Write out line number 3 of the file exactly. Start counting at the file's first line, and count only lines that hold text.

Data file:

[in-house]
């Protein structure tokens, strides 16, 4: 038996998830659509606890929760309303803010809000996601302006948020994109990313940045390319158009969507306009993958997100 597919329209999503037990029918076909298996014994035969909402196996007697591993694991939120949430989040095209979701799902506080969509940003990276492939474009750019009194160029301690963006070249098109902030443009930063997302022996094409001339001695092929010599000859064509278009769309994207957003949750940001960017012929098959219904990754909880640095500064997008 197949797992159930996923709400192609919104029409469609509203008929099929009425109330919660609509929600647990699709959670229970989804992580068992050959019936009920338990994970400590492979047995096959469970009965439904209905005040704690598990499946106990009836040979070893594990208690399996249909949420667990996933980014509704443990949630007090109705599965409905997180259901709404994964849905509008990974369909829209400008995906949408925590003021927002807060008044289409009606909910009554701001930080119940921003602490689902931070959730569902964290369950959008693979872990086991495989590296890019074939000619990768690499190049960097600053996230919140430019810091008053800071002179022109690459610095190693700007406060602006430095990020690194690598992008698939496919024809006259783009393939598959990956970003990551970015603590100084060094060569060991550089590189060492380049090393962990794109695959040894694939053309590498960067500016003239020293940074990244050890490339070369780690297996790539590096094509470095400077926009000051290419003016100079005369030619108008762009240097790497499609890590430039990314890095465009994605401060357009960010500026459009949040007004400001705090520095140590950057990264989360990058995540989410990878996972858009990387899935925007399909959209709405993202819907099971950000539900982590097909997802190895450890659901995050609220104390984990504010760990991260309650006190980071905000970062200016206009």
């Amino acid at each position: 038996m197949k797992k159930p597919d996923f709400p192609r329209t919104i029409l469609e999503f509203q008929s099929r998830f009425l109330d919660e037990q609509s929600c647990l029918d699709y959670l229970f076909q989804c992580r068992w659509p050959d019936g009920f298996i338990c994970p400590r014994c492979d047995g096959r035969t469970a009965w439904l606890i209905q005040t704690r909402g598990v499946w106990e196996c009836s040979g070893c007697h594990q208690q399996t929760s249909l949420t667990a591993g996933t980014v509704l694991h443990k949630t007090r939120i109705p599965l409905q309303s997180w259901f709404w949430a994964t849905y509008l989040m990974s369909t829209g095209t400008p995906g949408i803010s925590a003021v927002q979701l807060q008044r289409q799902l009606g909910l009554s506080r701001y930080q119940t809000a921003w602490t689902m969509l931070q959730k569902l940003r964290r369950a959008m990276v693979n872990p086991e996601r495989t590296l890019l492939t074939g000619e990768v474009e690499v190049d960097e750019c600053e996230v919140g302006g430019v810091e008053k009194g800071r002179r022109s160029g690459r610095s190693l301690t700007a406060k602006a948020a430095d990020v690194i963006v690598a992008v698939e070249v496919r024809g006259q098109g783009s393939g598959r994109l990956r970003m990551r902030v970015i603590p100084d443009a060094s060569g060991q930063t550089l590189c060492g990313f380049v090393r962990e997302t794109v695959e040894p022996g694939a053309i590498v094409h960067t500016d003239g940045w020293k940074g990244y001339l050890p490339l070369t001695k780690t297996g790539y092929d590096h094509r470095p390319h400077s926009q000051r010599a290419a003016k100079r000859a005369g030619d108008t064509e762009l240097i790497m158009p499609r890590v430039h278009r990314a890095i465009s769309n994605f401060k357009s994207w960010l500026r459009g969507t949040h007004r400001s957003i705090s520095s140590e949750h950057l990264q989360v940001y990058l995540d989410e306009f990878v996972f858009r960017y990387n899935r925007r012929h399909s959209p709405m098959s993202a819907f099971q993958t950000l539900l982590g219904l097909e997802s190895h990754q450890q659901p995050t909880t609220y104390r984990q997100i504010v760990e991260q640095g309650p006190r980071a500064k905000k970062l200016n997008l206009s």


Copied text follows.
């Amino acid at each position: 038996m197949k797992k159930p597919d996923f709400p192609r329209t919104i029409l469609e999503f509203q008929s099929r998830f009425l109330d919660e037990q609509s929600c647990l029918d699709y959670l229970f076909q989804c992580r068992w659509p050959d019936g009920f298996i338990c994970p400590r014994c492979d047995g096959r035969t469970a009965w439904l606890i209905q005040t704690r909402g598990v499946w106990e196996c009836s040979g070893c007697h594990q208690q399996t929760s249909l949420t667990a591993g996933t980014v509704l694991h443990k949630t007090r939120i109705p599965l409905q309303s997180w259901f709404w949430a994964t849905y509008l989040m990974s369909t829209g095209t400008p995906g949408i803010s925590a003021v927002q979701l807060q008044r289409q799902l009606g909910l009554s506080r701001y930080q119940t809000a921003w602490t689902m969509l931070q959730k569902l940003r964290r369950a959008m990276v693979n872990p086991e996601r495989t590296l890019l492939t074939g000619e990768v474009e690499v190049d960097e750019c600053e996230v919140g302006g430019v810091e008053k009194g800071r002179r022109s160029g690459r610095s190693l301690t700007a406060k602006a948020a430095d990020v690194i963006v690598a992008v698939e070249v496919r024809g006259q098109g783009s393939g598959r994109l990956r970003m990551r902030v970015i603590p100084d443009a060094s060569g060991q930063t550089l590189c060492g990313f380049v090393r962990e997302t794109v695959e040894p022996g694939a053309i590498v094409h960067t500016d003239g940045w020293k940074g990244y001339l050890p490339l070369t001695k780690t297996g790539y092929d590096h094509r470095p390319h400077s926009q000051r010599a290419a003016k100079r000859a005369g030619d108008t064509e762009l240097i790497m158009p499609r890590v430039h278009r990314a890095i465009s769309n994605f401060k357009s994207w960010l500026r459009g969507t949040h007004r400001s957003i705090s520095s140590e949750h950057l990264q989360v940001y990058l995540d989410e306009f990878v996972f858009r960017y990387n899935r925007r012929h399909s959209p709405m098959s993202a819907f099971q993958t950000l539900l982590g219904l097909e997802s190895h990754q450890q659901p995050t909880t609220y104390r984990q997100i504010v760990e991260q640095g309650p006190r980071a500064k905000k970062l200016n997008l206009s």